McCutcheon House - 2106 9TH AV

 Print Listing Historical Name - Cora M. Parker House
Style - Late 19th and 20th Century Revivals/Mission
Built Year - 1928
State ID - 5WL4414

Description - This house is situated on the east side of the thoroughfare, between 2100 9th Avenue to the north and 2110 9th Avenue to the south. The dwelling is set back approximately 42 feet from the street. A planted grass yard with mature landscaping surrounds the structure, and a combination of chain-link and woven-wire fences encloses the back yard. Oriented to the west, the house rests on a concrete foundation with three-light hopper basement windows. Mustard-colored stucco covers all exterior wall surfaces. Windows are generally six-over-six light, double-hung sash, with white-painted wood frames. Four-light casement windows open on the east end of the south elevation and the south end of the rear (east) elevation. Fiberglass awnings protect all windows and entrances on the principal (west) elevation and west three-quarters of the south elevation. The front entrance protrudes from the southwest corner and appears as a pseudo-tower; it features a flat parapet, shaped wing wall off the southwest corner (appearing as a buttress), and arched opening on the south elevation. Ringing the bottom of the entrance is a two-level, yellow and red, raked brick planter. The entrance is entered via a four-step concrete stoop at the center of its front (west) elevation. It provides access to a wood slab door. On the asymmetrical front (west) fa├žade is a decorative drip molding over paired windows and diamond-shaped features, all worked into the stucco. The south end of the rear (east) elevation once hosted a garage opening, accessed from the alley behind (east of) the house, into the basement. It has now been enclosed with a dark-tan-painted, wood slab door, with flanking sidelights. The door provides access to a concrete slab. On the north end of the rear (east) elevation's main level is a mustard-color-painted, five-panel, one-light, glass-in-wood -frame door, which leads to a concrete patio off the northeast corner of the house. A parapet surrounds the north, south, and west sides of the shed roof, which is covered in gray asphalt shingles. The parapet is stepped on the north and south elevations and arch-shaped on the front (west) elevation north of the entrance. The rafter ends, which are visible on the rear (east) elevation only, have been capped with a fascia board.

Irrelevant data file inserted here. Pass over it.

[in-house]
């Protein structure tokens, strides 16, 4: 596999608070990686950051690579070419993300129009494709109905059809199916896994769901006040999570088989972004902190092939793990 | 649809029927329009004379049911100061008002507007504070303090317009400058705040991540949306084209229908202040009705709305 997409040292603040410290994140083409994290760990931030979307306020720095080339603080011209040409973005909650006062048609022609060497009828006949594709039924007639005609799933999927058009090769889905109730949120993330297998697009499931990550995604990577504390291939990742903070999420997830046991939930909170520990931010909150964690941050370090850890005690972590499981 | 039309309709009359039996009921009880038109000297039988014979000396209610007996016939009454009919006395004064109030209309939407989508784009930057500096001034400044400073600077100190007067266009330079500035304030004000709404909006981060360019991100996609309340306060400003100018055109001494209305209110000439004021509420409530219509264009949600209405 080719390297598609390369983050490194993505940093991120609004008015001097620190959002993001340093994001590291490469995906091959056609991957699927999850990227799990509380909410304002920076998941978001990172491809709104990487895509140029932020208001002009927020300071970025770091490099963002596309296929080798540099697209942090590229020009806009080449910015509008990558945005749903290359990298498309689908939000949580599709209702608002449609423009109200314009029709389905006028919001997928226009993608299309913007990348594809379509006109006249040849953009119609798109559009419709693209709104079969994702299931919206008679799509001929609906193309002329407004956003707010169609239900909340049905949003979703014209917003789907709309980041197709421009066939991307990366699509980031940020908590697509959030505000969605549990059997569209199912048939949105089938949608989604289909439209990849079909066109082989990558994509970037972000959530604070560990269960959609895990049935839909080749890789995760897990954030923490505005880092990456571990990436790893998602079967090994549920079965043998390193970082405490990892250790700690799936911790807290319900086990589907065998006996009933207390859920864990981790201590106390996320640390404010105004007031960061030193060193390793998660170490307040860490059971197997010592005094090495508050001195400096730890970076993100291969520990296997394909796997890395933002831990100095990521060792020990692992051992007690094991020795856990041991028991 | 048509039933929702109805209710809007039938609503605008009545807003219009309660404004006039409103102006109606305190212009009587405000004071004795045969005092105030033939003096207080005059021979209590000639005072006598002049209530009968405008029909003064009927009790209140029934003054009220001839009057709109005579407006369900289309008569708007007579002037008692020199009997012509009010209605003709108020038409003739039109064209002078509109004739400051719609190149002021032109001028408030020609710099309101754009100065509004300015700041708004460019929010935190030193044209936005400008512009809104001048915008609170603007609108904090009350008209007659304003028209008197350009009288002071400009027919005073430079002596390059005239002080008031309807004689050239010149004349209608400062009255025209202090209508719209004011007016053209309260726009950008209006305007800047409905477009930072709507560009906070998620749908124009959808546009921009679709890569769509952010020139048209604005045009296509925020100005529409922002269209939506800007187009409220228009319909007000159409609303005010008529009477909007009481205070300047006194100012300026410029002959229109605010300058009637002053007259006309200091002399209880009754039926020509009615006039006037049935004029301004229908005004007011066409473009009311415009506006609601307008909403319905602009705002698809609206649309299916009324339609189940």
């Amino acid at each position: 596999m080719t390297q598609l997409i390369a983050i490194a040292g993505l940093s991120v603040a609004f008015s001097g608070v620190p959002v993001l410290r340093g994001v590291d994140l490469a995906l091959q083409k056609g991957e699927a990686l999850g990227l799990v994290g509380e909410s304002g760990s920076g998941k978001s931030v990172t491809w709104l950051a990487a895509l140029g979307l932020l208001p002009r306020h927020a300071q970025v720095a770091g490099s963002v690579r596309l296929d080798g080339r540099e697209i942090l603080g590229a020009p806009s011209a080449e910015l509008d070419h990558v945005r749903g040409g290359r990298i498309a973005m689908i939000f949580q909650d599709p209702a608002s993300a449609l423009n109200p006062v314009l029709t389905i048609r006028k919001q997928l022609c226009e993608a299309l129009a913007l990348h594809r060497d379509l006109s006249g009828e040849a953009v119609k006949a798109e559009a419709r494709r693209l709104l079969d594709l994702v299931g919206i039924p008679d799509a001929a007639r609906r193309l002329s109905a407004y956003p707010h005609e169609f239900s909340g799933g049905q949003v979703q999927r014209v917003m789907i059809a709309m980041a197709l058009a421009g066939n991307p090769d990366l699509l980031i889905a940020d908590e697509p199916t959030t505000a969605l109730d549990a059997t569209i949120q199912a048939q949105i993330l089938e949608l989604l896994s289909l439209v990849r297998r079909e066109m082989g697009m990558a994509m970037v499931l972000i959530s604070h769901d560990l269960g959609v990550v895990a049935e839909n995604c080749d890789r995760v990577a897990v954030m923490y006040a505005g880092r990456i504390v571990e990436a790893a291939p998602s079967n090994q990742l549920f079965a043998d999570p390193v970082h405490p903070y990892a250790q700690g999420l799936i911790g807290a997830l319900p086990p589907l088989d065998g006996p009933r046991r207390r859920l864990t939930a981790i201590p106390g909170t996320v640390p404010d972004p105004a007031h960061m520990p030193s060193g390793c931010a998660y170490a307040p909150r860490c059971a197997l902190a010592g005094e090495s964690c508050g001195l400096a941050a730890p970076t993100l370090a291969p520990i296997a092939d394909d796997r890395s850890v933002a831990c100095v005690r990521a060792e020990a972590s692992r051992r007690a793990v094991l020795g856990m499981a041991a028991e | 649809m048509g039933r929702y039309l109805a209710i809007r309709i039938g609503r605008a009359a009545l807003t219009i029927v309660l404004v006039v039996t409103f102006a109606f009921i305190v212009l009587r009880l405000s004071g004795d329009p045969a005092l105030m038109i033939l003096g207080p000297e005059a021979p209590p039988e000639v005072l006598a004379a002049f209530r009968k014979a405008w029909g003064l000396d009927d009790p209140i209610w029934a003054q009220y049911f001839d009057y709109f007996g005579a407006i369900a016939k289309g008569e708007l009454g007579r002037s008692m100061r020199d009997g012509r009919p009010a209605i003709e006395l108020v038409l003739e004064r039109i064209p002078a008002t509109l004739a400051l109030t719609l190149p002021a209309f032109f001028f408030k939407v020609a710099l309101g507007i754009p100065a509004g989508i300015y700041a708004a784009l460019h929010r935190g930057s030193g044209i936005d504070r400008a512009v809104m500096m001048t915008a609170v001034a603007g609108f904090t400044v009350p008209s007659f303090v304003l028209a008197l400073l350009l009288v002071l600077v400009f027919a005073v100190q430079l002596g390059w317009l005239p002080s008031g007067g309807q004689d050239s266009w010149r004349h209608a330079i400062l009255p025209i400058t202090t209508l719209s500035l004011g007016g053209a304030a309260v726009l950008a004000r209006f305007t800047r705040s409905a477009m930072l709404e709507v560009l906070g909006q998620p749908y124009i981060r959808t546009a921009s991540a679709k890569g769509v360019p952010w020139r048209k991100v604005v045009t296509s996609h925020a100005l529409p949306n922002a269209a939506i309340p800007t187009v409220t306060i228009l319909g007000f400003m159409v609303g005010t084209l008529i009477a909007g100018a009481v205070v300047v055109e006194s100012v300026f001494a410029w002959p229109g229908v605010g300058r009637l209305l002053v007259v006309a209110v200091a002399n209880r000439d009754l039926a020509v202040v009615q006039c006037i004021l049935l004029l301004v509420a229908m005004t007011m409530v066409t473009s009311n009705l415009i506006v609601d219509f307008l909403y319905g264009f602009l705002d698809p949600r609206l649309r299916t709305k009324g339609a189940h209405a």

Historical Background - In May 1906, the Colorado Mortgage and Investment Company platted Arlington Park which consisted of four city blocks and numerous lots including this one at 2106 9th Avenue. Local tax assessor records indicate that the current house was built in 1928. At that time, Cora M. Parker owned the property. Numerous individuals resided at this address between 1930 and 1954, including R.S. Franklin, Herbert M. Davey, Howell A. Culbertson, Ivan Miller, Kenneth Morgan, Phillip Koehler, R.M. Kuebler, Selma P. Olson, and Joe V. Miller. Frank and Clara Miller lived here between 1956 and 1963. George Brill resided at this address between 1965 and 1975. Brill was born on January 31, 1904, in Berthoud. He spent some of his childhood in Pueblo but lived most of his life in the Briggsdale and Greeley areas. He married Mary M. Helzer on September 5, 1925, at Briggsdale. Mary died in April 1961. Over two years later, in November 1963, George married Clara Miller. Mr. Brill had four children, although it is not known from which marriage they came. His three daughters were Charma, Elaine and Donna, and his son was Melvin L. Brill was a member of Our Savior's Lutheran Church and died on February 4, 1981. Between 1986 and 1994, several individuals resided here, including Lisa Groche, Judy Nukaya, Von E. Ring, and Frederick Criger.